Thursday, April 8, 2010

Meeting in the Middle

North Carolina is a very pretty state, especially this time of year. While summers get a bit hot and humid, and winters can be quite cold at times, it is not a state where temperatures are habitually extreme, and spring weather is usually glorious.

This year glorious doesn’t even scratch the surface – with an uncharacteristic spell of unseasonably hot weather, North Carolina has exploded into a flowery paradise. In just a few days, Azaleas have bloomed, trees have sprouted leaves, and timid spring flowers have been on a race to catch up in a breathtaking contest of colors.

There are few times a year, if any, that I enjoy my backyard more than I do in the spring. Tucked away from the hustle and bustle of the surrounding subdivision by a greenway, the yard is a gardener’s nightmare and a naturalist’s dream; a small, natural stream divides the property from the greenway, while a natural bed of rock and a drooping canopy of Wisteria give it a touch of timeless beauty one would be surprised to find within the city limits. Needless to say, the whole area pullulates with activity, as tiny creatures get busy preparing for the summer season right around the corner.

On Sunday morning, I poured a cup of coffee and stepped outside, deeply inhaling the earthy scent of woods just awakened. I looked over at the stream, and saw two Blue Jays flying in from opposite directions, landing in perfect synchrony by the edge of the water. Judging from the different shades of their plumage, they were male and female, and I wondered for a moment if the two had met before or if I was witnessing their first "date". They remained near the water for a few seconds, probably looking around for small insects; then one flew off, and the other followed right behind, quickly disappearing behind the trees.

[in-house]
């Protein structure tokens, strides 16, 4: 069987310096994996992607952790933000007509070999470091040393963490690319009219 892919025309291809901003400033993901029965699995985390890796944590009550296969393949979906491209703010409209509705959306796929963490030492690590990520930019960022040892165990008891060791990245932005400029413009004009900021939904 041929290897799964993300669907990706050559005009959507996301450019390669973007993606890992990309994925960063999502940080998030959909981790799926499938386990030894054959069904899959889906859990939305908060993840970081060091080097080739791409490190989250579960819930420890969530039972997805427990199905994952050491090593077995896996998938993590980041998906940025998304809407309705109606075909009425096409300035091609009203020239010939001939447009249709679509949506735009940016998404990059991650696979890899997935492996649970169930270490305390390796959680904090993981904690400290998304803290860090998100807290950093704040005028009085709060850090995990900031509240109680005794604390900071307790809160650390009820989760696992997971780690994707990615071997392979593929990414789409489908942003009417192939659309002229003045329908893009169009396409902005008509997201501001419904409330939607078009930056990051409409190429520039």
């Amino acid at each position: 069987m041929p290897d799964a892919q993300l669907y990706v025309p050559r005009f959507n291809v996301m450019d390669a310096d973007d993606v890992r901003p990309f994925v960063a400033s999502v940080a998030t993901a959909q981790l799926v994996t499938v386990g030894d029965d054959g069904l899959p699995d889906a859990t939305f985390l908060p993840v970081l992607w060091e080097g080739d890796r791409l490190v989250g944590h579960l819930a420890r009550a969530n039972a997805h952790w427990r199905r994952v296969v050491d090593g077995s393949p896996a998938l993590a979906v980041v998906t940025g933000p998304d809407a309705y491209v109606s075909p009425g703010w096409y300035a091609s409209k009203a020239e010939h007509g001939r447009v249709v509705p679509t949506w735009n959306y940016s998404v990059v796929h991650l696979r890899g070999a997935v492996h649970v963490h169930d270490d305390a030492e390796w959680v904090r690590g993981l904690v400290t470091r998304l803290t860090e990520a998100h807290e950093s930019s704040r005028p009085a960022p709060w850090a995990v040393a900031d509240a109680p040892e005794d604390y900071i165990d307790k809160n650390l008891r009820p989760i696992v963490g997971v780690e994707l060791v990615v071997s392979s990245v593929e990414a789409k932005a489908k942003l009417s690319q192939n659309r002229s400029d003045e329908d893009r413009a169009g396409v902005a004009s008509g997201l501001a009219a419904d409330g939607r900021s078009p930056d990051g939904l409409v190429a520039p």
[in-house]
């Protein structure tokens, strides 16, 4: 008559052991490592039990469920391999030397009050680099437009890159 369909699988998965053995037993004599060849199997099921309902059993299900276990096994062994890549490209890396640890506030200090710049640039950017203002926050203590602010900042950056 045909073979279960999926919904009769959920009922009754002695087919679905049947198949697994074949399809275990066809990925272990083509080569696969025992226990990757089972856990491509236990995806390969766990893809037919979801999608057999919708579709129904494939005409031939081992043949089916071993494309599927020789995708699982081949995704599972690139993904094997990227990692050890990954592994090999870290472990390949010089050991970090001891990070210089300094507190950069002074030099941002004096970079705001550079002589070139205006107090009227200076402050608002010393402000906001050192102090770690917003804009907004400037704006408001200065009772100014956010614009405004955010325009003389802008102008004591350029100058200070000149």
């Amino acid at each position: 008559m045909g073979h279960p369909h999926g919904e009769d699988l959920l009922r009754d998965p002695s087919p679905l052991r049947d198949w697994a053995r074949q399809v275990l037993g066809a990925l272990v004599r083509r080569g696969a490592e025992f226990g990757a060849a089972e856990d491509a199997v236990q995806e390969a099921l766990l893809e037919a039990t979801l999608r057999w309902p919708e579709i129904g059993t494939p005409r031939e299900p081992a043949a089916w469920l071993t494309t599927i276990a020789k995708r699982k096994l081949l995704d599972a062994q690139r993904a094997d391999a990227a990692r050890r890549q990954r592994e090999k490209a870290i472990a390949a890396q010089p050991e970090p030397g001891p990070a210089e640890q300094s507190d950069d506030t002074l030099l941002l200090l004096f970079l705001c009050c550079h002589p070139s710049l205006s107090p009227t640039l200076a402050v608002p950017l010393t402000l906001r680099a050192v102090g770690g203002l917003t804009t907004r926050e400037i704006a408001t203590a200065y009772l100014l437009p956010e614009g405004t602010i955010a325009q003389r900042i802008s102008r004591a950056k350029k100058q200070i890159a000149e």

I sat there sipping my coffee, almost giggly at the thought of the two birds coming together and planning a family, and then, a random thought flashed through my mind…the birds had come from different directions, yet they had managed, by will or sheer fate, to meet in the middle; their connection at the meeting point would soon create new lives.

Creation can only be triggered when polarities meet. Night meets day, and either sunrise or sunset are created; winter meets summer, and spring erupts; cold air meets warm air, and lightning storms are sparked. Most, if not all, of what we experience is created by opposites coming together at a neutral meeting point. In our society, we have come to disdain what we perceive different, yet without differences we would become stagnant, unchallenged and unproductive. When everything flows along without meeting opposites, complacency takes over and growth and creation are stunted.

I doubt the Blue Jays ever thought of all this as they flew toward their life together, but I am sure that I will enjoy their creations for summers to come.